What Obama Could Learn From Paterson

Lame-duck governor's inspiring words in defense of liberty

As Paterson put it on the day of the signing: "Today, we have an opportunity to set the scales of safety and liberty in balance before we lose something we cannot get back."

At stake is not only an Obama break with the Bush-Cheney "dark side" here and abroad, but enough understanding among Americans that this current president has consistently and insistently maintained that he has the power to indefinitely imprison a terrorism suspect who cannot be brought before a military commission or into one of our federal courts because the purported evidence against him or her can't be admitted.

Why? Because that suspect has been tortured to extract the alleged evidence.

When it comes to the Patriot Act, Paterson defends liberty better than Obama does.
When it comes to the Patriot Act, Paterson defends liberty better than Obama does.

Years ago, I was writing a profile of Justice William Brennan, which became part of my book, Living the Bill of Rights (University of California Press). I was in his chambers at the Supreme Court, and was unusually somber.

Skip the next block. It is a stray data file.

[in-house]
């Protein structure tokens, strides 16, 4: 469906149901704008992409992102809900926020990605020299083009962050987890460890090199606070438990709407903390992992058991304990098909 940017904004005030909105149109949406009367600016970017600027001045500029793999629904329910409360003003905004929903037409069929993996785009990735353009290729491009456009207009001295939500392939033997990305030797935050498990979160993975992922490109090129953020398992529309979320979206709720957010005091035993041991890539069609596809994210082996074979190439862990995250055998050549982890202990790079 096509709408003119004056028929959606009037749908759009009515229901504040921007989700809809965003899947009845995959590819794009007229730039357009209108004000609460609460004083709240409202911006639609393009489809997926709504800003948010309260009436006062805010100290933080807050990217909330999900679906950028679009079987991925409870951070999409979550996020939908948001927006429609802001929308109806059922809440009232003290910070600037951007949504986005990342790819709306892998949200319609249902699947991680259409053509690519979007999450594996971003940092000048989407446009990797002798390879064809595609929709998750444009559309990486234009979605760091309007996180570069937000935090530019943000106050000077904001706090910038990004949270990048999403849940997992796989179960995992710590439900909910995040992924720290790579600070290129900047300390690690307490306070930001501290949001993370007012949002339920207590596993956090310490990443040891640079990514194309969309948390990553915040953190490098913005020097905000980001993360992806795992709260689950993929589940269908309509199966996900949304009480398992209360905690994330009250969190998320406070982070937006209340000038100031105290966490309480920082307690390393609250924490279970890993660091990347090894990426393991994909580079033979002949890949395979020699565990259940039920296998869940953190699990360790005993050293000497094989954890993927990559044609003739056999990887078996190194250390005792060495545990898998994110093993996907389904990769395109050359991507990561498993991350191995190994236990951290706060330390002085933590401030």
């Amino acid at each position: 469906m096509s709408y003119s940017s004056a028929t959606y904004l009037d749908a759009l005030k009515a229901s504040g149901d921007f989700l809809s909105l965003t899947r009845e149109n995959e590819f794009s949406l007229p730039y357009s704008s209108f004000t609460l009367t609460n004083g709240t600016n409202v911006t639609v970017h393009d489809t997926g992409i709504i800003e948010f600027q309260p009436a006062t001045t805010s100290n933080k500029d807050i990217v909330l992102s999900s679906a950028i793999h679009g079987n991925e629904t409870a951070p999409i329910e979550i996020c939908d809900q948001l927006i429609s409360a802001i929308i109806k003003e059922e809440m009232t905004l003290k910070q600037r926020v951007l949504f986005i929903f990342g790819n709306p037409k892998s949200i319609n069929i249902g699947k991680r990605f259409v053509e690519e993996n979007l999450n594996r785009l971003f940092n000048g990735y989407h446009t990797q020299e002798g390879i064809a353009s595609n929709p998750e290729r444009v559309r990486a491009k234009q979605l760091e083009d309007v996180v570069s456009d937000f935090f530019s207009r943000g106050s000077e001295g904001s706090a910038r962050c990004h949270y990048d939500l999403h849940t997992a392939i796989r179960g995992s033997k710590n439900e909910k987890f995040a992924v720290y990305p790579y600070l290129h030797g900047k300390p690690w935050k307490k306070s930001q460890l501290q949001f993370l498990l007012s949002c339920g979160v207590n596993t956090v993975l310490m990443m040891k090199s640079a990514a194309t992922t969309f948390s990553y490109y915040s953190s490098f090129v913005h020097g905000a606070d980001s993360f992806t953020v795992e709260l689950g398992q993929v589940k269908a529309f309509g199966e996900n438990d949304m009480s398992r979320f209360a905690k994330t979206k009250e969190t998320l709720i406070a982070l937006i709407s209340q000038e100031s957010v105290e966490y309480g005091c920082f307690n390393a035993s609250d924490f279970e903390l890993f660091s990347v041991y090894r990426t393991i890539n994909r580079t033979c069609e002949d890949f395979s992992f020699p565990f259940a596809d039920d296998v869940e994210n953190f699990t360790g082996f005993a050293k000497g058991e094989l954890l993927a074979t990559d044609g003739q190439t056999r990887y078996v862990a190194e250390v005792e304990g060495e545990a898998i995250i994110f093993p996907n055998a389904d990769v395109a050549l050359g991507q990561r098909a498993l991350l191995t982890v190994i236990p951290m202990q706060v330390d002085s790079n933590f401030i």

"How," he suddenly asked me, "can we get the Bill of Rights off the pages and into the lives of students?"

I haven't heard that question in all the raging dissonance of how to "reform" education—and end its sentencing of so many of the young to largely dead-end lives. Some real-life changes, however, are being made in a number of schools around the country that focus on the critical-thinking skills of one student at a time instead of the collective test scores of a class, or a whole school, or a state.

I don't yet know how many of these still few schools are also bringing the Constitution into students' lives so that, as they become active citizens, they'll insist on their loyalty to the Constitution rather than to whichever government is in power.

Well, David Paterson took a small step in that direction. But how much time do we have to act on Justice Hugo Black's ringing of the liberty bell: "Do not be afraid to be free!"

Meanwhile, there are more and more NYPD stop-and-frisks on paper. During the first six months of 2010: 319,156. Same period last year: 311,646. Commissioner Ray, with 8.3 million of us in this city, you're catching up fast!

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